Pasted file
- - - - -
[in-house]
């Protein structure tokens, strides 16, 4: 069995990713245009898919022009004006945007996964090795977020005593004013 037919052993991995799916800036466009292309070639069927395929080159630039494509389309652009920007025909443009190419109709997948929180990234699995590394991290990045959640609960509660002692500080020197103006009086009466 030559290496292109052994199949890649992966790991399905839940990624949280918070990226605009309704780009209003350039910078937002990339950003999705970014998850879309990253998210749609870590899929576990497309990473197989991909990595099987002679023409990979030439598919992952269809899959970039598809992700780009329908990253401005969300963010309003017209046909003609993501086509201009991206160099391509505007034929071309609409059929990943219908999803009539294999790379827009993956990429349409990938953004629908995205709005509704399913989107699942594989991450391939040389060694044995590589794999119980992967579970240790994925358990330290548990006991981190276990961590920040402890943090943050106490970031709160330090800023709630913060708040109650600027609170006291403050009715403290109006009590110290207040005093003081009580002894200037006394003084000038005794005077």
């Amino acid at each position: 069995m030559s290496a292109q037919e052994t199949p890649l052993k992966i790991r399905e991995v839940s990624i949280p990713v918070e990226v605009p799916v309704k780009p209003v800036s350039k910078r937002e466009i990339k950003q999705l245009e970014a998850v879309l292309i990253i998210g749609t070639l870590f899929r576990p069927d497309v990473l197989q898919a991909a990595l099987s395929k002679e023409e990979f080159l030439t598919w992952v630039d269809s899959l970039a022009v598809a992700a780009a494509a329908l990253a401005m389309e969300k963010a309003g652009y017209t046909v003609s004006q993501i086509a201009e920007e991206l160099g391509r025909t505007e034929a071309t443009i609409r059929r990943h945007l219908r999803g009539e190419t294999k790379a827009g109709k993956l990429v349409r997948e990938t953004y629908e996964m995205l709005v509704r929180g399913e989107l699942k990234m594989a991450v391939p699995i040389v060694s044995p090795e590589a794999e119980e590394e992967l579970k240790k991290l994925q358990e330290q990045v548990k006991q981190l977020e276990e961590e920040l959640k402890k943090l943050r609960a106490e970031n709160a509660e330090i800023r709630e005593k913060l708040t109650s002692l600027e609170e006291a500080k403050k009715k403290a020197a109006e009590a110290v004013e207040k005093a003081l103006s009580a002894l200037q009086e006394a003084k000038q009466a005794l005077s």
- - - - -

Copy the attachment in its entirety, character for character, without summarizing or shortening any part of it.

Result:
[in-house]
């Protein structure tokens, strides 16, 4: 069995990713245009898919022009004006945007996964090795977020005593004013 037919052993991995799916800036466009292309070639069927395929080159630039494509389309652009920007025909443009190419109709997948929180990234699995590394991290990045959640609960509660002692500080020197103006009086009466 030559290496292109052994199949890649992966790991399905839940990624949280918070990226605009309704780009209003350039910078937002990339950003999705970014998850879309990253998210749609870590899929576990497309990473197989991909990595099987002679023409990979030439598919992952269809899959970039598809992700780009329908990253401005969300963010309003017209046909003609993501086509201009991206160099391509505007034929071309609409059929990943219908999803009539294999790379827009993956990429349409990938953004629908995205709005509704399913989107699942594989991450391939040389060694044995590589794999119980992967579970240790994925358990330290548990006991981190276990961590920040402890943090943050106490970031709160330090800023709630913060708040109650600027609170006291403050009715403290109006009590110290207040005093003081009580002894200037006394003084000038005794005077």
């Amino acid at each position: 069995m030559s290496a292109q037919e052994t199949p890649l052993k992966i790991r399905e991995v839940s990624i949280p990713v918070e990226v605009p799916v309704k780009p209003v800036s350039k910078r937002e466009i990339k950003q999705l245009e970014a998850v879309l292309i990253i998210g749609t070639l870590f899929r576990p069927d497309v990473l197989q898919a991909a990595l099987s395929k002679e023409e990979f080159l030439t598919w992952v630039d269809s899959l970039a022009v598809a992700a780009a494509a329908l990253a401005m389309e969300k963010a309003g652009y017209t046909v003609s004006q993501i086509a201009e920007e991206l160099g391509r025909t505007e034929a071309t443009i609409r059929r990943h945007l219908r999803g009539e190419t294999k790379a827009g109709k993956l990429v349409r997948e990938t953004y629908e996964m995205l709005v509704r929180g399913e989107l699942k990234m594989a991450v391939p699995i040389v060694s044995p090795e590589a794999e119980e590394e992967l579970k240790k991290l994925q358990e330290q990045v548990k006991q981190l977020e276990e961590e920040l959640k402890k943090l943050r609960a106490e970031n709160a509660e330090i800023r709630e005593k913060l708040t109650s002692l600027e609170e006291a500080k403050k009715k403290a020197a109006e009590a110290v004013e207040k005093a003081l103006s009580a002894l200037q009086e006394a003084k000038q009466a005794l005077s």